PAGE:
Wednesday, September 26, 2007

Gateway School

Emily Hauze

Over the last two weeks, I began my service learning at Gateway School, a hearing and speech agency for children of ages 3-12 who struggle with a variety of different disabilities. The school is located in Baltimore City and its sole purpose is to serve the child’s needs and enhance the child’s individual strengths throughout their education process. The disabilities range, including hearing impairment, deafness, autism, developmental delays, multiple disabilities, and other health impairments. Although I am helping out as an assistant teacher for two hours during the day, I feel like I am making a difference in the progress of the children I work with. Being in the classroom with the students puts the world in a whole different perspective. It is a joy to put time, planning, and effort into making someone else’s life more successful. When I see a child triumph over a problem, such being able to sound out a word on their own, it gives me a sense of pride and achievement just to watch their accomplishment. Helping others, as expressed in Jesuit vales, can be a path to a better understanding of who we are internally.

Justice is defined in many ways but based around the spreading of love not only with words but with deeds. The path and goals of the Jesuits are described through the promotion of justice in “The Service of Faith and the Promotion of Justice in American Jesuit Higher Education”, which we discussed in class. The speech explains that students “must let the gritty reality of this world into their lives, so they can learn to feel it, think about it critically, respond to its suffering and engage it constructively.” My involvement in the Gateway School is important to me because it introduces me to a side of life that not too many experience at first hand.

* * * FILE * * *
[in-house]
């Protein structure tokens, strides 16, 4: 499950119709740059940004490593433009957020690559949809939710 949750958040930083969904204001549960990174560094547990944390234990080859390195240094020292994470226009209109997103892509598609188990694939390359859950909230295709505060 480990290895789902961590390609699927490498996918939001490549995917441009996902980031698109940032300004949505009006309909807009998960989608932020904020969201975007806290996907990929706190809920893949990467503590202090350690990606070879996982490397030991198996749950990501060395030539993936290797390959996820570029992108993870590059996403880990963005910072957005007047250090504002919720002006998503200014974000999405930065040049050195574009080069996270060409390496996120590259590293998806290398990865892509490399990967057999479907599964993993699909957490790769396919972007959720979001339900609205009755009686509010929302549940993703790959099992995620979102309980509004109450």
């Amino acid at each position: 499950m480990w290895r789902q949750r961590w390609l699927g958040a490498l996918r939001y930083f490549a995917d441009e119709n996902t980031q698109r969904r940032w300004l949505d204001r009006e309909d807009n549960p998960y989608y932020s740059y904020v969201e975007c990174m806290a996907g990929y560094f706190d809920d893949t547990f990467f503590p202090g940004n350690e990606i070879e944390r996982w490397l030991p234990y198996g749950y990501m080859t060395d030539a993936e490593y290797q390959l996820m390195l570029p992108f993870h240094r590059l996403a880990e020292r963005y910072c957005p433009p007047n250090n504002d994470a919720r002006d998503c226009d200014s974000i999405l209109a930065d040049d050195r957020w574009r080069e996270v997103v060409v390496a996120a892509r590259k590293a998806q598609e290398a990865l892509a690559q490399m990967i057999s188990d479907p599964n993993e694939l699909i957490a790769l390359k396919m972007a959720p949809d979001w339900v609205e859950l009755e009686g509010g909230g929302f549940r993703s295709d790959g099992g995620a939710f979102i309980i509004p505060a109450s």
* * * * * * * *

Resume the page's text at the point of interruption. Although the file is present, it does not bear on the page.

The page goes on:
Internal acceptance takes evaluation and persistence in order to achieve. Because the Jesuits believe in educating the “whole” person, having an understanding of oneself is powerful and can only be accomplished by serving others. Learning about yourself is a process which is heavily influenced by the world around you. For example, in John Milton’s “When I consider how my light is spent”, Milton is overcoming a barrier in his life: coming to terms with his disability of being blind and accepting himself for who he is. Milton realizes that he was put on Earth to serve God and his blindness helped him clearly see his path in life.

Although Milton and the many kids at the Gateway School struggle with disabilities, it is imperative to know that service and justice can benefit both the giver and the receiver. By putting your whole heart into every task you do, the reward will result in a greater appreciation towards life.

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